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Family Nutrition

The Vegan Mystique

Vegetarians are not necessarily vegan, but vegans are always vegetarian. There is a distinct difference in the variety of foods each diet allows. Maybe it’s time you boned up on the difference between the two, and tried it for yourself.

People make choices of what to include and exclude in their diet for a variety of reasons. Some are influenced by morals, some by health, some by texture, some by habit, some by heritage – some simply by what’s available. 

Vegetarians eliminate meat, fish and poultry from their diet, yet generally do include dairy products and eggs. Vegans, on the other hand, exclude all animal products and animal by-products. That means the diet excludes foods made with cheese, milk, whey, butter, gelatin and even honey.

While a vegan diet can be restrictive if you eat out often, it can also be a creative outlet for those who enjoy cooking and experimenting with flavors and textures. A vegan diet is a filling, high-fiber diet with positive health benefits for your heart, liver and blood sugar control. And if you’re concerned about the environment and animal rights, veganism is certainly kind to both.

Try It, You’ll Like It

Start by preparing a few meatless meals each week: Substitute tofu for chicken in a stir-fry, for example, or stuff green peppers with brown rice and quinoa instead of ground beef. Order the vegetarian plate if you’re dining out.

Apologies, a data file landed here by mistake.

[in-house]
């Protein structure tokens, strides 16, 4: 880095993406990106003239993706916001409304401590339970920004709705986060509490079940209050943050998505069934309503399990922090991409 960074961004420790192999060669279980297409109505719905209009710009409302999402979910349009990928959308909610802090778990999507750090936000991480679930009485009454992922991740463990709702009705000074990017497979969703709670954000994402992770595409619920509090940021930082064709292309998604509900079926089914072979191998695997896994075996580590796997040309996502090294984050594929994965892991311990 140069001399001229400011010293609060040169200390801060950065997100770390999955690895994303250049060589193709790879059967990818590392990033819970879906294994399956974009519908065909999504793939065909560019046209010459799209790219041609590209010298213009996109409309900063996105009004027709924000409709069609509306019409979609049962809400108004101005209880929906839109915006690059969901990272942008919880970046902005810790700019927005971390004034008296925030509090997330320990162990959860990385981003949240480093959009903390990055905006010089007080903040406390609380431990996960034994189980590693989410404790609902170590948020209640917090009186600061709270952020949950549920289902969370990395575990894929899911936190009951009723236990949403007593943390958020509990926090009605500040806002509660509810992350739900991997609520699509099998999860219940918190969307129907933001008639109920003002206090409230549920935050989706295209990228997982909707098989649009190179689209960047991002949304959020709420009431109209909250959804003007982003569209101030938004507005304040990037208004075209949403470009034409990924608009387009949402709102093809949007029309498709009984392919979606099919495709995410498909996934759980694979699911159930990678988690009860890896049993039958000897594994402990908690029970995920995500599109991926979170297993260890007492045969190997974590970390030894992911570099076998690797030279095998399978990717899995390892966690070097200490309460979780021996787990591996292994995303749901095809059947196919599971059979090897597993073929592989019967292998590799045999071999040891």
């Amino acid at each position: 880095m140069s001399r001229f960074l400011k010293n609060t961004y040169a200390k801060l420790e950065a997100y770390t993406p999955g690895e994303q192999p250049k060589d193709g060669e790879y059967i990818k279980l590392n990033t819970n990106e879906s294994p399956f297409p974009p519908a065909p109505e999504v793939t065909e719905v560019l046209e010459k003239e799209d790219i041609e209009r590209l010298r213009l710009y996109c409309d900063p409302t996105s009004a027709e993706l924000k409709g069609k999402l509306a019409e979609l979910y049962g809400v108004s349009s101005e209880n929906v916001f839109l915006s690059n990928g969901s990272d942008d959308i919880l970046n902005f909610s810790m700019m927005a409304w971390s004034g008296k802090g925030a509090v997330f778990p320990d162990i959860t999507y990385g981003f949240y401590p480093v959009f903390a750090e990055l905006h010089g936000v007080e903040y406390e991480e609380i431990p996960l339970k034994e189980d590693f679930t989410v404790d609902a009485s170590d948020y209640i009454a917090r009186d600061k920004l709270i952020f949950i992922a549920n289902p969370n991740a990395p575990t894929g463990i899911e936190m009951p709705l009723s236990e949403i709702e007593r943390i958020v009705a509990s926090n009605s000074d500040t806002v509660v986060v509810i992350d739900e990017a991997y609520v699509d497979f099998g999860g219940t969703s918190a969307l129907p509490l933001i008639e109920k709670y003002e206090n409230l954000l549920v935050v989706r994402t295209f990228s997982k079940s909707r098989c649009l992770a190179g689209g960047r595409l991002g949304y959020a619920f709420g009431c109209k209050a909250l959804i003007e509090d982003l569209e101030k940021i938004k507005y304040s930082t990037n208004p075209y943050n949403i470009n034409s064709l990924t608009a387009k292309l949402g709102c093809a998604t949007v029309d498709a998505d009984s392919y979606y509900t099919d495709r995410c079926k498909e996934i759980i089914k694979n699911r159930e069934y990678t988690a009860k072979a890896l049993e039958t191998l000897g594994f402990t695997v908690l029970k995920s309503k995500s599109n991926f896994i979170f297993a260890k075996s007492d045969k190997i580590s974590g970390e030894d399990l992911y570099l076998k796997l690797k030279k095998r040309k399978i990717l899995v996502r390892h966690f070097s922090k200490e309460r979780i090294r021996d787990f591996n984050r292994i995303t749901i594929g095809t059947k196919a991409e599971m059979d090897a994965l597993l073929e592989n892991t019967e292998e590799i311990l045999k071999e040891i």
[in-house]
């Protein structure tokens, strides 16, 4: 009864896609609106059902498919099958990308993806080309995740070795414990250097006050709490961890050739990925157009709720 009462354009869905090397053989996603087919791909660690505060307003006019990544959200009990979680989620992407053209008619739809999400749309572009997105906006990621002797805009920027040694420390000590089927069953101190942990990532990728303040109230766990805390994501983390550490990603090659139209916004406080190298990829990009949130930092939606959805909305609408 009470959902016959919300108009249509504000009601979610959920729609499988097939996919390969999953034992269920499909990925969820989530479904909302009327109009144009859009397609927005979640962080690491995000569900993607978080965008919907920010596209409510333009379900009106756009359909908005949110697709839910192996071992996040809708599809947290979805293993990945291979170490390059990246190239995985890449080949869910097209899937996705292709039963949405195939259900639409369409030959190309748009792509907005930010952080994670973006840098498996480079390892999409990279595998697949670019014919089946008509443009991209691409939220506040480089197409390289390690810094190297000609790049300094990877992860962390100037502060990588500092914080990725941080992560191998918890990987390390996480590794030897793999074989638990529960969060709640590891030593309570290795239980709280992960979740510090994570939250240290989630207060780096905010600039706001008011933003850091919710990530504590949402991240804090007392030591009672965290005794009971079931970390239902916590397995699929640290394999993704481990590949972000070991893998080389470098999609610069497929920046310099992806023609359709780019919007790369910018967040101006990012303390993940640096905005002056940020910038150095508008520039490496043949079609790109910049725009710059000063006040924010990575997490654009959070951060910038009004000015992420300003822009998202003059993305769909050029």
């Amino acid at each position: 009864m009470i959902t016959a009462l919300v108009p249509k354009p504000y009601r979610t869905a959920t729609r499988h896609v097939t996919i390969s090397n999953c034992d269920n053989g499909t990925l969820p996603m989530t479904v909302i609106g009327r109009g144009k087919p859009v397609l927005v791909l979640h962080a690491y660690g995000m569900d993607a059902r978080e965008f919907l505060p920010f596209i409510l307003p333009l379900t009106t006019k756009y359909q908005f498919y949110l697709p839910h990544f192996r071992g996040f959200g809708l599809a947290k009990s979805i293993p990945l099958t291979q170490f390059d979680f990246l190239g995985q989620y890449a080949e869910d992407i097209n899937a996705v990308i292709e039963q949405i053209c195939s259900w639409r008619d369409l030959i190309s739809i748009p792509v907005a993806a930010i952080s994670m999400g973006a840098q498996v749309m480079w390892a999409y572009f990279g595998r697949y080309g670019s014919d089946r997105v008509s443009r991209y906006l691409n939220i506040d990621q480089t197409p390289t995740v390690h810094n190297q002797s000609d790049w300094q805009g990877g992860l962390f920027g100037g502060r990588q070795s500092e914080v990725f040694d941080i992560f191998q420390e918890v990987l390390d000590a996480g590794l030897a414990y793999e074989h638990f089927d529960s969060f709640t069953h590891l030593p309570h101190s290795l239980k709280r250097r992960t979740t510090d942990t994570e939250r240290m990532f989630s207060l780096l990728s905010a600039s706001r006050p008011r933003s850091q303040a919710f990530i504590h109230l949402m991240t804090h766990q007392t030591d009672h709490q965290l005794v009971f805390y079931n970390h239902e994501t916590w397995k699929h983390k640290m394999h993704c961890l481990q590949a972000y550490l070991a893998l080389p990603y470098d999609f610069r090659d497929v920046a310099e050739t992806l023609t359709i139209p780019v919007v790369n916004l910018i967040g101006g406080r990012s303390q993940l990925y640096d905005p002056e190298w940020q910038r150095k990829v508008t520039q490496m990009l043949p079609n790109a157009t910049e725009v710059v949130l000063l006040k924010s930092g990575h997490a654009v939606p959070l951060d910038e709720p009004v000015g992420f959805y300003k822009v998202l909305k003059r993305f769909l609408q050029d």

Ultimately, to be a healthy vegan, aim for a daily diet of:
  • 6 servings of grains (whole wheat bread, quinoa, brown rice, farro and calcium-fortified cereals)
  • 5 servings of legumes, nuts and other non-animal proteins (peanut butter, chickpeas, soy milk, tofu, black beans)
  • 4 servings of vegetables, especially green leafy ones filled with calcium and fiber
  • 2 servings of fruits (ideally whole fruits, not jams or juices)
  • 2 servings of healthy fats (nut oils, sesame oil, avocados and coconut)

Health Alert

Not all vegan foods are “healthy” foods. Sure, the diet is free of animal products, but that doesn’t mean it’s free of guilty pleasures like sugar, flour and fats. To get the most benefit from this diet, be well aware of the dangers that lurk within technically vegan foods (like Cracker Jack, Oreos and Kool-Aid) and refocus your choices on whole foods (like popcorn, roasted peanuts, cocoa nibs and freshly squeezed fruit juice).

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